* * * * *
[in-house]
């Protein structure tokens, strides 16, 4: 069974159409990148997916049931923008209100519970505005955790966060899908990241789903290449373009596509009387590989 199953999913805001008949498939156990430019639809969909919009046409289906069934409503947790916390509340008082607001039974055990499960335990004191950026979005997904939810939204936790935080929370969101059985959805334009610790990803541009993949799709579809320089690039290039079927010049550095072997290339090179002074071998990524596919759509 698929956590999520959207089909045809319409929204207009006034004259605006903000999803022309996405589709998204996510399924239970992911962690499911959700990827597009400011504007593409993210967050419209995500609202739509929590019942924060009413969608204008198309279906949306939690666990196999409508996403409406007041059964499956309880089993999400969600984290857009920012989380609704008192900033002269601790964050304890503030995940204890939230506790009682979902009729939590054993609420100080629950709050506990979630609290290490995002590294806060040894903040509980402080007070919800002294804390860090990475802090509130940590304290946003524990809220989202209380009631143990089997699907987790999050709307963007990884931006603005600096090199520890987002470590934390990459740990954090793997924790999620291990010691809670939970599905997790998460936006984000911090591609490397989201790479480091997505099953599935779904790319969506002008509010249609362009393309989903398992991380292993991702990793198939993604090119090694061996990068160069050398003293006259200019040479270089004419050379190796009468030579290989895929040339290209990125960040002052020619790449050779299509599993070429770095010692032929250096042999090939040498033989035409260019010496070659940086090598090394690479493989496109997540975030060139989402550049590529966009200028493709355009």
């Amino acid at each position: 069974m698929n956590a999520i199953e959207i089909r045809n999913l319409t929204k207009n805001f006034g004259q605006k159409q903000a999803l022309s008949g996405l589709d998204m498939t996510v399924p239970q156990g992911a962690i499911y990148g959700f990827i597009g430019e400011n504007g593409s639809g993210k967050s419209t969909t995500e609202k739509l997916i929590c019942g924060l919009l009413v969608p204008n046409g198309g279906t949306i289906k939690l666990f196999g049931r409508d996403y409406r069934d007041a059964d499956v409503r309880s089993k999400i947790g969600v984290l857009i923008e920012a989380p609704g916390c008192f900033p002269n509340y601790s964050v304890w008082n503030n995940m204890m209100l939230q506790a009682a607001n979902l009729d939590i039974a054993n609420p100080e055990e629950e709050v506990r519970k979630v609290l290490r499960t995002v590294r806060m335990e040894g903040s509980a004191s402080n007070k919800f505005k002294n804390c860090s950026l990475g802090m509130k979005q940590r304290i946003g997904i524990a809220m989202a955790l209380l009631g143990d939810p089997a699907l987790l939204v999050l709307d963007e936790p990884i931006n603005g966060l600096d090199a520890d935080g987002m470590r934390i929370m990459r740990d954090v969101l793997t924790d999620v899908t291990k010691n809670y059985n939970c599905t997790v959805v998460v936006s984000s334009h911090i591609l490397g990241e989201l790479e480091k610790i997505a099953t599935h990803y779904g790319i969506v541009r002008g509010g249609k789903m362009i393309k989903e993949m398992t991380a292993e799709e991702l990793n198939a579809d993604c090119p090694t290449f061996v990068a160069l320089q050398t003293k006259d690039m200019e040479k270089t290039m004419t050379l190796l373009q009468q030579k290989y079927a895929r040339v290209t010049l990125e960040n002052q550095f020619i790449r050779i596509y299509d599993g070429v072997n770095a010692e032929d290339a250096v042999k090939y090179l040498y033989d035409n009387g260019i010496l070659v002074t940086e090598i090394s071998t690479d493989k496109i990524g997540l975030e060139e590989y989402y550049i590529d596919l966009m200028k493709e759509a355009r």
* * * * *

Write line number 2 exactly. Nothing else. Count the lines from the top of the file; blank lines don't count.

């Protein structure tokens, strides 16, 4: 069974159409990148997916049931923008209100519970505005955790966060899908990241789903290449373009596509009387590989 199953999913805001008949498939156990430019639809969909919009046409289906069934409503947790916390509340008082607001039974055990499960335990004191950026979005997904939810939204936790935080929370969101059985959805334009610790990803541009993949799709579809320089690039290039079927010049550095072997290339090179002074071998990524596919759509 698929956590999520959207089909045809319409929204207009006034004259605006903000999803022309996405589709998204996510399924239970992911962690499911959700990827597009400011504007593409993210967050419209995500609202739509929590019942924060009413969608204008198309279906949306939690666990196999409508996403409406007041059964499956309880089993999400969600984290857009920012989380609704008192900033002269601790964050304890503030995940204890939230506790009682979902009729939590054993609420100080629950709050506990979630609290290490995002590294806060040894903040509980402080007070919800002294804390860090990475802090509130940590304290946003524990809220989202209380009631143990089997699907987790999050709307963007990884931006603005600096090199520890987002470590934390990459740990954090793997924790999620291990010691809670939970599905997790998460936006984000911090591609490397989201790479480091997505099953599935779904790319969506002008509010249609362009393309989903398992991380292993991702990793198939993604090119090694061996990068160069050398003293006259200019040479270089004419050379190796009468030579290989895929040339290209990125960040002052020619790449050779299509599993070429770095010692032929250096042999090939040498033989035409260019010496070659940086090598090394690479493989496109997540975030060139989402550049590529966009200028493709355009």